The Government plans to bet the whole of the NHS on the belief that GPs can deliver a business model that can buy £60 billion of NHS health and improve value for money for the NHS as they do so. Given the size of this spend in this industry it is to be hoped that GPs understand how to operate in a business this size. Read the rest of this entry »
One of the oddest experiences for any Secretary of State for Health is the reception that they get from the BMA. Of course you’d expect the BMA to protect its member’s interests by negotiating hard for terms and conditions. That is after all what all trades unions are meant to do. But the much odder experience for a Secretary of State is how the BMA starts to act when you develop a policy which their members have asked for. Read the rest of this entry »
An interesting insight from Alastair McLennan (editor of the HSJ) in his editorial on 16th September about the sharp difference in rhetoric between David Nicholson and Andrew Lansley in describing the nature of the tasks facing the NHS leadership over the next few years.
It has been possible to verify this distance in the regional meetings that the current Secretary of State has been holding. The SHA CEO (or NHS boss or pen-pusher according to the current Secretary of State) is as far away from the SoS in language and position as you can get and still be in the same town. They are talking to the same staff, ostensibly about the same thing, but with totally different meanings and emotions.
Alastair goes on to talk darkly about an NHS internal resistance movement boiling over. But I think that misses the cultural point about the way in which the NHS resists change. It never needs to boil – or even get a little tepid. All it needs to do is remain frozen in the attitudes and behaviours that it has been working in up to now. And through its very frozenness it stops change. Rather than “boiling up” resistance this is much more like the classic old army way of stopping activity. My dad talked about this from his time in the forces in WW2 – it’s what the sergeant major called “dumb insolence”. You don’t rebel, you just stand very still.
In some ways it is not at all surprising that there should be some rejection, since the current Secretary of State has made it crystal clear that he want a paradigm shift on how the NHS is run. It looks likely that not many of the very senior NHS staff will make that transition into the new paradigm. The announcement of the 30 transition leads from all the SHAs may be an attempt to provide some security for those that will have to lead the transition. But if these will be genuinely transitional they do not guarantee employment at this level on the other side of the bridge.
I can, for example, see the new National Commissioning Board wanting to appoint their own people to do the jobs that a brand new organisation needs. I would not expect the NCB to believe that you make the new by rolling forward the old. This is not to say that some of these people will not be employed. Those with experience of managing good commissioning will be vital to the future of the NCB.
But I think there is something more important than even the conflict of rhetoric that has emerged between these two approaches and that is the conflict about how change will be created. Crudely there are two different ways of making a very new future. The first is to build on the present and reach out across the gap to the future. And the second is to grab the future and pull it into the present by shaping the present into the future now.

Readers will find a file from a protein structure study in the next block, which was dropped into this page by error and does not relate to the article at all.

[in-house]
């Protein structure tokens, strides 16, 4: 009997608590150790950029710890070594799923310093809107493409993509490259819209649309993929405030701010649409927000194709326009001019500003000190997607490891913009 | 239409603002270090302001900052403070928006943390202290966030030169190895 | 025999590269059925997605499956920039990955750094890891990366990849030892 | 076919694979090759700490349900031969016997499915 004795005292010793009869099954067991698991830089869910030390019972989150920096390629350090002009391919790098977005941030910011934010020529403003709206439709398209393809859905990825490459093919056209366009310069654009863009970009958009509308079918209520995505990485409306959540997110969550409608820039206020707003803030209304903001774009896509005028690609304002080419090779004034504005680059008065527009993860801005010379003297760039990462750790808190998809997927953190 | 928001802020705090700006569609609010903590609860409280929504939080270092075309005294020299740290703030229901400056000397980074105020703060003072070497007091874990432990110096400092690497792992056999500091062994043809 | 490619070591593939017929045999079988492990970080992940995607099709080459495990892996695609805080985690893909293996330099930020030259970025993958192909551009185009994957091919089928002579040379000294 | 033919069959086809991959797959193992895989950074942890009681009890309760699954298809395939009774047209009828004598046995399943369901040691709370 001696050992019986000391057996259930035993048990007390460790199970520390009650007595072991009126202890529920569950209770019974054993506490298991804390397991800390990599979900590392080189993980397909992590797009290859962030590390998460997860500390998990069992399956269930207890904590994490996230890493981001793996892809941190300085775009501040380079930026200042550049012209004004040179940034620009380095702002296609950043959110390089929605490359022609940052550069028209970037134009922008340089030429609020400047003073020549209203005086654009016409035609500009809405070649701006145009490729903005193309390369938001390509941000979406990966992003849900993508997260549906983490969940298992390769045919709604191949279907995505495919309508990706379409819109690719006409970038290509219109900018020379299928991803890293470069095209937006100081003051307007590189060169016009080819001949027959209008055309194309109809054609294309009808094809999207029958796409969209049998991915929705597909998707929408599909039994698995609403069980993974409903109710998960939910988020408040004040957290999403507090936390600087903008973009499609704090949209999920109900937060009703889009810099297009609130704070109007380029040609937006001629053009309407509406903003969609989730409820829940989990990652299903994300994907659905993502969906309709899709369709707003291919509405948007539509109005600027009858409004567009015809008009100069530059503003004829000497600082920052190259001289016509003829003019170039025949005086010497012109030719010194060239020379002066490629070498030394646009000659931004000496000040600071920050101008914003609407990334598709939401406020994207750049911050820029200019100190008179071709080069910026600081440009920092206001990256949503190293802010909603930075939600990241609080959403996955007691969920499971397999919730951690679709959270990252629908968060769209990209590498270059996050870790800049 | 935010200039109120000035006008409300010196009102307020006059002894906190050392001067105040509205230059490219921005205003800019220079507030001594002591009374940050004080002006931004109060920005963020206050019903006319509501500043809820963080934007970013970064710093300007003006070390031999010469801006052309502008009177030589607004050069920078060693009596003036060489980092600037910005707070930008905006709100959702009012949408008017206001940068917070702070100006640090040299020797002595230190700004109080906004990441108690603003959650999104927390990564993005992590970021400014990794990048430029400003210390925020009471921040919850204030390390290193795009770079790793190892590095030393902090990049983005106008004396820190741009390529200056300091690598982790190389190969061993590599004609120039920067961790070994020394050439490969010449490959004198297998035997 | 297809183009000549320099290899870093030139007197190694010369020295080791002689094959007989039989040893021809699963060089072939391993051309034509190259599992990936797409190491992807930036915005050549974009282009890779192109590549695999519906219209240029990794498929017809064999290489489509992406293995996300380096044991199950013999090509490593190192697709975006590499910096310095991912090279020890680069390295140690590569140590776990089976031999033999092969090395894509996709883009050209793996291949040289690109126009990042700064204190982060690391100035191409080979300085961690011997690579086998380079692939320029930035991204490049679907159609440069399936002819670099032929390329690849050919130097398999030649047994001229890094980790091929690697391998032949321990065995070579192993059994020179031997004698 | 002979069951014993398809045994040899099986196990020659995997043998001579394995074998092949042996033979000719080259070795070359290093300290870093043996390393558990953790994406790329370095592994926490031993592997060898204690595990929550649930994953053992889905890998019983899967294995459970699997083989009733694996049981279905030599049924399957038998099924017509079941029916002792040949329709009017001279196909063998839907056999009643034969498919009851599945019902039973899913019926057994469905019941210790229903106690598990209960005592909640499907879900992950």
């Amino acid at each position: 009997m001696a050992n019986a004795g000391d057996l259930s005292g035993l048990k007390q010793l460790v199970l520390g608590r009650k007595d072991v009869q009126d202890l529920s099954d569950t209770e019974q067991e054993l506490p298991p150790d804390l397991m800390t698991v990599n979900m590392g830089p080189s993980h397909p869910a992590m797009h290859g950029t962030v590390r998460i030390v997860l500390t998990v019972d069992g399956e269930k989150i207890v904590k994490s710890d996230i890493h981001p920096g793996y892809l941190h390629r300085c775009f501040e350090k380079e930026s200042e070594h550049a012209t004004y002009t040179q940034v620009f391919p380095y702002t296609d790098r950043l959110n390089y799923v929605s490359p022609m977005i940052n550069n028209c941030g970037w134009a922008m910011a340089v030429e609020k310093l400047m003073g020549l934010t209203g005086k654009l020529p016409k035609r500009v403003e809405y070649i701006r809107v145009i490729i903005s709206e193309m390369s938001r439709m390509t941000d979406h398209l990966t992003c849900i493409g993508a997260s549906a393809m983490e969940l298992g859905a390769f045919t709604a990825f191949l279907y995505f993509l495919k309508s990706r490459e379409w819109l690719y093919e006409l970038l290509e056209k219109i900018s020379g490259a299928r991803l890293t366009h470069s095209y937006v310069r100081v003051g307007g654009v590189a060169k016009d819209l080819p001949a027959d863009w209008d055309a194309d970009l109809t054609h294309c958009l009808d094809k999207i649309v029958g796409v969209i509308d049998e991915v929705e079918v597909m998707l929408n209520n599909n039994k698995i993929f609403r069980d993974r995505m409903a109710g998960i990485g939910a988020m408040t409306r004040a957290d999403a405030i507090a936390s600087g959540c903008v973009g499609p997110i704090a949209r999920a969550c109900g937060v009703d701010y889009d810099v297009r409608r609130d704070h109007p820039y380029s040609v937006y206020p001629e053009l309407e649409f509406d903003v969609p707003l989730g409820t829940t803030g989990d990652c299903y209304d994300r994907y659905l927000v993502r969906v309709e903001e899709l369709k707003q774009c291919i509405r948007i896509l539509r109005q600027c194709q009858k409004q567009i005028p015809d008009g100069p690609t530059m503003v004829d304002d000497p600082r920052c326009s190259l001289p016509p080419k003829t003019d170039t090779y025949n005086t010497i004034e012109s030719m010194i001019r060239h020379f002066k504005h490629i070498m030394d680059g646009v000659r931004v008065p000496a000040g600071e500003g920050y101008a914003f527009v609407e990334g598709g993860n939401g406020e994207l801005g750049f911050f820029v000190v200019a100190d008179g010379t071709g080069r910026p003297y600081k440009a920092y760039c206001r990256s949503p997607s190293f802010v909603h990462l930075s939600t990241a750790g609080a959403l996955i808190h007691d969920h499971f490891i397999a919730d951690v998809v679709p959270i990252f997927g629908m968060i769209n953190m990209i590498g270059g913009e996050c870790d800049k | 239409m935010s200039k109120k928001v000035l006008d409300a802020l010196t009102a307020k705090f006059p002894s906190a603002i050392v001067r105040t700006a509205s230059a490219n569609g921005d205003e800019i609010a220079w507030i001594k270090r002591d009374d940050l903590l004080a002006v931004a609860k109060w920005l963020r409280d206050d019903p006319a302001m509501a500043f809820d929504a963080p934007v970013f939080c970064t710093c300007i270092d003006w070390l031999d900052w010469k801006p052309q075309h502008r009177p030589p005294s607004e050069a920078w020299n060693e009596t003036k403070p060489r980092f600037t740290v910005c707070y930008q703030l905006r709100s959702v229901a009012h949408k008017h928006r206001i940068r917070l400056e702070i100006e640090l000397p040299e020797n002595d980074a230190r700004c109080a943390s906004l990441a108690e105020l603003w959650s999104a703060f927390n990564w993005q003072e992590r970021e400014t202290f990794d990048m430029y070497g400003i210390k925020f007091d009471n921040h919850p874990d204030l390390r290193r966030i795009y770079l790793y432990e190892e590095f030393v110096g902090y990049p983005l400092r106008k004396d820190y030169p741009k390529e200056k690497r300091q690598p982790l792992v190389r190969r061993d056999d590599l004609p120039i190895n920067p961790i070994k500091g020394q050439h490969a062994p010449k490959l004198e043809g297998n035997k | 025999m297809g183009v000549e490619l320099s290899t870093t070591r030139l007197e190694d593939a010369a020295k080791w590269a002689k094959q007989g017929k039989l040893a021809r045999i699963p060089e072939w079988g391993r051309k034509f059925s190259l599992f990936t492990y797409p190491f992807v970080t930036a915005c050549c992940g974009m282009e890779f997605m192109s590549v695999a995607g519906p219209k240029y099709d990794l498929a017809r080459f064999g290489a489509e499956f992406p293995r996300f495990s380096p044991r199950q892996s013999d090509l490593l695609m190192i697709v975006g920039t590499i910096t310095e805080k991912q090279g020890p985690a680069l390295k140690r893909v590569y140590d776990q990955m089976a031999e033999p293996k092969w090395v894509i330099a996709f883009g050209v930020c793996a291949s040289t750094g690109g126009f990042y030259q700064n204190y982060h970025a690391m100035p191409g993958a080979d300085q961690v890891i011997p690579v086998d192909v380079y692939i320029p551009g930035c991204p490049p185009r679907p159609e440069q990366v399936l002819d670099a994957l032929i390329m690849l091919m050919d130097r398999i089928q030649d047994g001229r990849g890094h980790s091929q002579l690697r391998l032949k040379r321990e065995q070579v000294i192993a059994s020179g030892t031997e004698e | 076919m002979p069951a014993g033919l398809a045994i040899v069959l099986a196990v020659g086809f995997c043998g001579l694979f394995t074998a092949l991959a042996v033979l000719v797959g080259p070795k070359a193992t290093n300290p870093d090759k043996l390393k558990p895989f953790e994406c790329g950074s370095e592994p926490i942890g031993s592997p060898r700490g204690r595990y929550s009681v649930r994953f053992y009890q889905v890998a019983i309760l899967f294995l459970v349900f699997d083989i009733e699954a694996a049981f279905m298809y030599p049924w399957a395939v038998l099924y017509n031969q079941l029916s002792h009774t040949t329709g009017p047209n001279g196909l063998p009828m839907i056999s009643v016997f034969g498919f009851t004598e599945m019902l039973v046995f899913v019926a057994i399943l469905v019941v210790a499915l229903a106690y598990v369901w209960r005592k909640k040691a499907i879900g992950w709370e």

There are two very different messages coming out about whether GPs should be encouraged to take over commissioning in some areas from April 2011. There are a few areas where GPs are up for this, where they want to get some real experience as soon as possible. PCTs in those areas would be wise to facilitate that new approach given they are the future. So we could expect 10-15 PCT sized areas from next April with GP commissioning really getting under way.
But the counter position from those that favour the existing system is that we need to get everything right (getting the design right) before we actually do anything. This means that the future is designed whilst the past is still in charge and when the past is ready and it has designed the future it will flick a switch and all over the country the future will start.
And funnily enough under those circumstances the future will look a lot like the present.
Filed Under (Charities, Creating public value, Reform of the NHS) by Paul on 16-09-2010
Thursday 16 September marks an event that will, in the long term, become one of the most important in the NHS. This is not a White Paper or a speech by the NHS Chief Executive but I think, in the next few years, it will change the terms of trade that make the NHS tick. Read the rest of this entry »
Over the last week I have run four different sessions about the development of GP Commissioning Consortia.; one to a PCT Board, one to the senior managers of a PCT; one to a local authority and the fourth to a regional group of PCT staff whose job it is to develop and make markets.
This was an interesting set of experiences since, whilst they were different audiences, there were some similarities in the experience. Read the rest of this entry »
Over the last few months the feedback to this blog has made me think about some different themes to post about and how to post them.
The publication of the White Paper on Health on July 12th made me realise that, given the size of that topic, it was simply not possible to cover the whole issue in a single post. So over the next few days I made a series of posts covering different aspects of the White Paper and ‘stayed with it’ over the following fortnight. Read the rest of this entry »